There is some debate about exactly how environmentally friendly electric cars are, but most experts agree that electric cars are less harmful to the planet in the long run than petrol and diesel cars.

While they require more resources to build, unlike gasoline and diesel engines, they do not produce carbon emissions when driven.

This is important as overwhelming scientific evidence indicates that increased levels of CO2 in our atmosphere contribute to global warming.

So if you drive an electric car, you are helping to fight climate change.

Better for air quality

Road traffic is a major source of air pollution and exhaust fumes are not only bad for the environment, they can also be harmful to our health.

In fact, they have been shown to cause or aggravate a number of lung and heart conditions including asthma, chronic bronchitis, chronic heart disease (CHD) and stroke.*

Electric cars don’t have tailpipes, so they don’t produce emissions or particulate matter while driving, resulting in less local air pollution.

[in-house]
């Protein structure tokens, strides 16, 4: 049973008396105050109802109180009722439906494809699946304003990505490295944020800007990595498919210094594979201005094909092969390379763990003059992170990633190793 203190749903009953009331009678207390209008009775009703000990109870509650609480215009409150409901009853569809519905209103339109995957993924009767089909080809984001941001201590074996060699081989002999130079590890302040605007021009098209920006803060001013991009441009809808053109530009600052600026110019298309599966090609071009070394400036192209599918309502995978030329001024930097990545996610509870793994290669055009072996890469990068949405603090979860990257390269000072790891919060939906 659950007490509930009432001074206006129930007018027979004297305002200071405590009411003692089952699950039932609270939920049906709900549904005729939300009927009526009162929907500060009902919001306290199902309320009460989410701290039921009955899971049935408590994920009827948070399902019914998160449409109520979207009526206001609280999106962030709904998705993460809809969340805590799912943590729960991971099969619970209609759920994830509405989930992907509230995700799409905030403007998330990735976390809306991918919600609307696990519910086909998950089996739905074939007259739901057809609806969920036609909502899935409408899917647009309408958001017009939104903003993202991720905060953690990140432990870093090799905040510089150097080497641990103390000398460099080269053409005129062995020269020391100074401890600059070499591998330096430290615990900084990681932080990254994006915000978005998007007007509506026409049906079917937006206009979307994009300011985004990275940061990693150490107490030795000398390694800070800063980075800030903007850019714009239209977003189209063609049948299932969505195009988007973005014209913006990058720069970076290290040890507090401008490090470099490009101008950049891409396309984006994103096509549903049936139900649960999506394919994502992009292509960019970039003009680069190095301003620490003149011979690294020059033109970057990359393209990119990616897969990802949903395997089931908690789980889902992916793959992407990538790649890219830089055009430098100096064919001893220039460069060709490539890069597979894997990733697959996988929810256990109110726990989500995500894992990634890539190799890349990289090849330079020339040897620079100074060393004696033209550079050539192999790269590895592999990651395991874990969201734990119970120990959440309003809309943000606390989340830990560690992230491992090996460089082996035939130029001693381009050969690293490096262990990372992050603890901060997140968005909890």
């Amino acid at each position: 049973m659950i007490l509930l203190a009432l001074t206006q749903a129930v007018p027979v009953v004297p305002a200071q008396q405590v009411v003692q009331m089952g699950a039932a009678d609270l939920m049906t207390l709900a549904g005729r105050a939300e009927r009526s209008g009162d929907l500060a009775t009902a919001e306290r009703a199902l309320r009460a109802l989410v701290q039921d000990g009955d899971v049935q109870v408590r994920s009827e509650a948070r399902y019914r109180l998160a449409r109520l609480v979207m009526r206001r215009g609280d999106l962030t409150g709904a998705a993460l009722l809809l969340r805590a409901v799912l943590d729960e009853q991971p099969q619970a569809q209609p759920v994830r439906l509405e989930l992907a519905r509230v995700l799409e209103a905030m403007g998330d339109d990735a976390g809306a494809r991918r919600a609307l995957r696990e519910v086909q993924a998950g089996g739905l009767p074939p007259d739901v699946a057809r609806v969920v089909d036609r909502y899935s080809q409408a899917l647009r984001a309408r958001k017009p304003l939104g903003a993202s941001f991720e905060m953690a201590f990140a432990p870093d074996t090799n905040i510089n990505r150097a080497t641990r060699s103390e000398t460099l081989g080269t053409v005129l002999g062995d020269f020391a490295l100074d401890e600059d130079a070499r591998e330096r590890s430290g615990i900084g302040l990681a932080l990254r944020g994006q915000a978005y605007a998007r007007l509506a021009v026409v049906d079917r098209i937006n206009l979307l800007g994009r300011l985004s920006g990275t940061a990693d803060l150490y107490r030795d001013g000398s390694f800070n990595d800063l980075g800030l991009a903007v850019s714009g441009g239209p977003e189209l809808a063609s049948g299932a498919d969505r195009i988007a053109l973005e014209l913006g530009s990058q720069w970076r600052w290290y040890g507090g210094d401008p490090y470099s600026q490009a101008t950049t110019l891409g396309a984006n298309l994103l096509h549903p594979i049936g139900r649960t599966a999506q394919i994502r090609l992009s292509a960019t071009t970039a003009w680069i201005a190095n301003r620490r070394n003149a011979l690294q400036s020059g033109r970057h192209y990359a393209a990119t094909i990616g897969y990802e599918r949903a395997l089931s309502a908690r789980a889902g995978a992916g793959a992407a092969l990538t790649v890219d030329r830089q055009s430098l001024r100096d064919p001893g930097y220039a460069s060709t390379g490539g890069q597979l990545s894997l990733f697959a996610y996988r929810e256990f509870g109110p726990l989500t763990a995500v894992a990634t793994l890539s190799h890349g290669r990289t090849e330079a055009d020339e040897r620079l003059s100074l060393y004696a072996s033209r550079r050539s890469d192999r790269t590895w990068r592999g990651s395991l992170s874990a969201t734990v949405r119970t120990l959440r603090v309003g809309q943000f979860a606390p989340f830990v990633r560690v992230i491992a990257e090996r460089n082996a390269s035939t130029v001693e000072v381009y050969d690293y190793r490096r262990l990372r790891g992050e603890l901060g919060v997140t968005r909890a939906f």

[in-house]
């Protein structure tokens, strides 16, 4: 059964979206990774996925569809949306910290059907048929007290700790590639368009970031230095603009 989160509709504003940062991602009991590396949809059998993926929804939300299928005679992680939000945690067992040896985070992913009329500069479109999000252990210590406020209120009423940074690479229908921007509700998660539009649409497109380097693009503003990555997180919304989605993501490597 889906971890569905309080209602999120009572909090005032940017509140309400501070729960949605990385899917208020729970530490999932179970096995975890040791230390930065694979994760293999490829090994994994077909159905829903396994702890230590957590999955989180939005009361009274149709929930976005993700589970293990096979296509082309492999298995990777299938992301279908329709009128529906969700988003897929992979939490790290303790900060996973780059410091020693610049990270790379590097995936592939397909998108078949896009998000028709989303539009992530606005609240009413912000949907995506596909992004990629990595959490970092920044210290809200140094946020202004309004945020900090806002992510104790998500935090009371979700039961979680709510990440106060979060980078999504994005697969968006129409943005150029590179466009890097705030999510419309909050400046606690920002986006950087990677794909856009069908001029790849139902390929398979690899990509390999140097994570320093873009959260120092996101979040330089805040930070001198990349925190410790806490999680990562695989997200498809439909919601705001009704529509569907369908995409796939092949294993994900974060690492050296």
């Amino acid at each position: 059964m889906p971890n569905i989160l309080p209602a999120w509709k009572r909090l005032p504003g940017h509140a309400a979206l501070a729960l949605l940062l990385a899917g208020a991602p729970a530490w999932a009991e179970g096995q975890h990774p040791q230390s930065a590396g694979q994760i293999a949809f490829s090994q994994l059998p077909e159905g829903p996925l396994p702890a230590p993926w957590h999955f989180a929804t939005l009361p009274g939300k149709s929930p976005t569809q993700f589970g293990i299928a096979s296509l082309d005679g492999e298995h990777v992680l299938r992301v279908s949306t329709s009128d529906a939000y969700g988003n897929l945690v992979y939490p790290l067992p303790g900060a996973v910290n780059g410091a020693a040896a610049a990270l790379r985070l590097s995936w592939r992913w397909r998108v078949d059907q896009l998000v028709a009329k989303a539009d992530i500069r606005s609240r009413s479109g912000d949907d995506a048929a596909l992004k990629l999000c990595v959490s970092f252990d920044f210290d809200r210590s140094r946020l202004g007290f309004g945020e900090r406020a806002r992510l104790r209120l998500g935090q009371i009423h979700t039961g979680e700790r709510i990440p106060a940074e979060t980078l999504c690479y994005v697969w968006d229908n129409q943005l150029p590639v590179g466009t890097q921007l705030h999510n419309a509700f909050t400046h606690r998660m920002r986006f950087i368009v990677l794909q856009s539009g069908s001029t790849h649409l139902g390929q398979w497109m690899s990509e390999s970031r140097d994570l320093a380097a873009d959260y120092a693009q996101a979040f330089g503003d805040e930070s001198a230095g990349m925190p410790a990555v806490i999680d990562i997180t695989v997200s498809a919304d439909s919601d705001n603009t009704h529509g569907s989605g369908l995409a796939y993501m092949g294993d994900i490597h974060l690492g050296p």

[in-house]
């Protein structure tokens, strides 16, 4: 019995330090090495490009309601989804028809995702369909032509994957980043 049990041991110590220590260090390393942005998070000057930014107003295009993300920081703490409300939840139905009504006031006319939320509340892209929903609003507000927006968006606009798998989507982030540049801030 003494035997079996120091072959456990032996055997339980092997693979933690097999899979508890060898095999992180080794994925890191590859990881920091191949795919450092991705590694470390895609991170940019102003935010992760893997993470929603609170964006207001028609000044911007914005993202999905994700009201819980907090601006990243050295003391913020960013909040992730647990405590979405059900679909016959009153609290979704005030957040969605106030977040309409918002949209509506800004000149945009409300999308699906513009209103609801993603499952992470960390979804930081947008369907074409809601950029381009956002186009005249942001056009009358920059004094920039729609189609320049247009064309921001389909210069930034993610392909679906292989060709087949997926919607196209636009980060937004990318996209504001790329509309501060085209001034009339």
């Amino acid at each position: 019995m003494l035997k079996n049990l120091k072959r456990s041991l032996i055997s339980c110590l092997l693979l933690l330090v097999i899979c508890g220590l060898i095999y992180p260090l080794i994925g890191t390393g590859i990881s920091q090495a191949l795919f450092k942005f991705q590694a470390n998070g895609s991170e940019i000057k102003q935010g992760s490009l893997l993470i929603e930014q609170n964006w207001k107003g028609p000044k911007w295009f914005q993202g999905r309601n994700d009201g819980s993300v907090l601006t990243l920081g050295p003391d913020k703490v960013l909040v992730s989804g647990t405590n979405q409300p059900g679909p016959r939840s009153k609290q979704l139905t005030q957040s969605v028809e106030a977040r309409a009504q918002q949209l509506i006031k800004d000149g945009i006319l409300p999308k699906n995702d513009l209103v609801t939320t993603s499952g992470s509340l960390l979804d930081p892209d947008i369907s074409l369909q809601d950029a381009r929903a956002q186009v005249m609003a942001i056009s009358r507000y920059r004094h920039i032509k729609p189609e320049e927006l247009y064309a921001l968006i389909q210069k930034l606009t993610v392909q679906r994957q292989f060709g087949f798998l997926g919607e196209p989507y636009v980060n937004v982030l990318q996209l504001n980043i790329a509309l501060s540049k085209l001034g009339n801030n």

For this reason, many cities where pollution levels are highest are introducing Clean Air Zones to improve urban air quality by discouraging highly polluting vehicles from entering them.

Many cities where air pollution is most acute are introducing clean air zones to improve urban air quality

Many cities where air pollution is most acute are introducing clean air zones to improve urban air quality

tax savings

As part of its commitment to reducing carbon emissions, the government is encouraging more of us to switch to electric cars sooner rather than later.

And that’s why there are some great financial incentives for early adopters that are definitely worth taking advantage of.

The big news is that you don’t pay annual road tax for an electric car. The average petrol car costs around £220 a year to tax according to official figures, so this could make a useful difference to your monthly expenses.